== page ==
Wellington New Zealand
December 5, 2012
I made a connection with Louisa Wall through the Loyola University Center for Research and Learning. The Director there, Phil Nyden, remembered her for her perspectives on community development. While she continues to have a strong community development focus in her role as an elected official, MP Wall is also is playing a lead role in passing marriage equality for New Zealand.
Her perspective is impressive for its breadth of engagement with community leaders. Early on in our conversation she explained how the traditional center of a Maori community is the Marae and that on the Marae there is a role for everyone – no matter who they are or what their skill set is. There is a role for everyone. This really resonated with me in regards to leadership development and its impact on community health. *
Louisa Wall draws on her experience growing up within the Maori community of Manurewa, her base, and her political astuteness to be an effective progressive leader within the current minority party of New Zealand Parliament. She is also a strong advocate for youth leadership and this bit begins with a story about the local high school in her district.
Louisa Wall comes from a long tradition of leaders and has a calm and clear presence that I imagine is effective for her constituents, marriage equality, and other fights for justice in New Zealand. She is a member of the Labour Party and you can find out more information here: http://www.labour.org.nz/louisawall. Also, here is an OpEd she recently wrote for the New Zealand Herald regarding adoption and gay marriage. Check it out –> http://www.nzherald.co.nz/opinion/news/article.cfm?c_id=466&objectid=10872764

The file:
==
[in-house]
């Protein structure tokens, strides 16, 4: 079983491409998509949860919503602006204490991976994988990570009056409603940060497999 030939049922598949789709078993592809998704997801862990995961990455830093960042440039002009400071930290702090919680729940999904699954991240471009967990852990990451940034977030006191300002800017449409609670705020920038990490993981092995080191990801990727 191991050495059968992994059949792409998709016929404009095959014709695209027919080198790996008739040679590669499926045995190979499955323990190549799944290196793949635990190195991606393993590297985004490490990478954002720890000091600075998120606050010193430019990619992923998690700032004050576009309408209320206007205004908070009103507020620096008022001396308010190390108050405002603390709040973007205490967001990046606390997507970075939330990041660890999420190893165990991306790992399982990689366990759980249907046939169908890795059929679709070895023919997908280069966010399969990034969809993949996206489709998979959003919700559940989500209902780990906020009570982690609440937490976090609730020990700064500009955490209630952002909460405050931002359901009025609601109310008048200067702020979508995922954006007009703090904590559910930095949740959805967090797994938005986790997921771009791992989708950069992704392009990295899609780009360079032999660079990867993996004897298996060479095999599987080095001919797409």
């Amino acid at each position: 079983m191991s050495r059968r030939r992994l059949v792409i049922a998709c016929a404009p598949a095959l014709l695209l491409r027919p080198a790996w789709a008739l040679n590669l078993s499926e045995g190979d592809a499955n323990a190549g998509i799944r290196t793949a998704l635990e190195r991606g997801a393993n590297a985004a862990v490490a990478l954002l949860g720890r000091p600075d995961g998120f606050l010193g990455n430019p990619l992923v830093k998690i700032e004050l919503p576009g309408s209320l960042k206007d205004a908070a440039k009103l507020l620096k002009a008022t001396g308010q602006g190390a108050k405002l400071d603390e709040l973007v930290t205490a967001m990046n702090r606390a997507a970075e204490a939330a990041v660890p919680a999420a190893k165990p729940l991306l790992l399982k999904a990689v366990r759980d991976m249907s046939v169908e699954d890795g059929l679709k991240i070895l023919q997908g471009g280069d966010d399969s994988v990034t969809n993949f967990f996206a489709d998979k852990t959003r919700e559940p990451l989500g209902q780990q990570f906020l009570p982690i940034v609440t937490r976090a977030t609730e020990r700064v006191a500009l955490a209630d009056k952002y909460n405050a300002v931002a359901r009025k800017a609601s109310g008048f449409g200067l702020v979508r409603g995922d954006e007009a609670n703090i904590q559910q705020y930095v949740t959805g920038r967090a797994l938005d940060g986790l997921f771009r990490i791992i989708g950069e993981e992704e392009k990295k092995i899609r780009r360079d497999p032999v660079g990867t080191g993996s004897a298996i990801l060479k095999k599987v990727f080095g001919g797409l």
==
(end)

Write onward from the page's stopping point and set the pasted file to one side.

*Coming from the United States both Laura and I were amazed by the powerful presence the Maori Community has in New Zealand society. It is not rare to have a Maori elected official in New Zealand. In fact there is even a Maori Political Party that elects their own leaders to Parliament. The Maori are one of the most powerful indigenous groups in the world. They are regularly winning significant concessions from the New Zealand government and maintain a central role in New Zealand identity. This of course has much to do with historical context, as well as the unwillingness/inability of the New Zealand government to massacre indigenous populations as has happened in Australia, the Americas, and other parts of the world. The strength of the Maori Community can also be related back to their ability to maintain traditional community practices that involve leadership development and their adaptation these practices to modern realities. The idea mentioned above about making sure that everyone has a role to fill is an example of this. We visited the Marae in Tourere and witnessed this and other customs that I imagine would be instructive to many people outside of the community as well. In the United States so many people are denied a meaningful role or any kind, whether it be dignity on the job, singing in a local choir, or even washing dishes at a community event. Our communities suffer from this loss and the powerlessness that accompanies it. Even though Louisa Wall does not identify as a community organizer, I hear in her story a call to build transformative organizations that engage all levels of community in clearly defining problems impacting us and the solutions needed to fix them.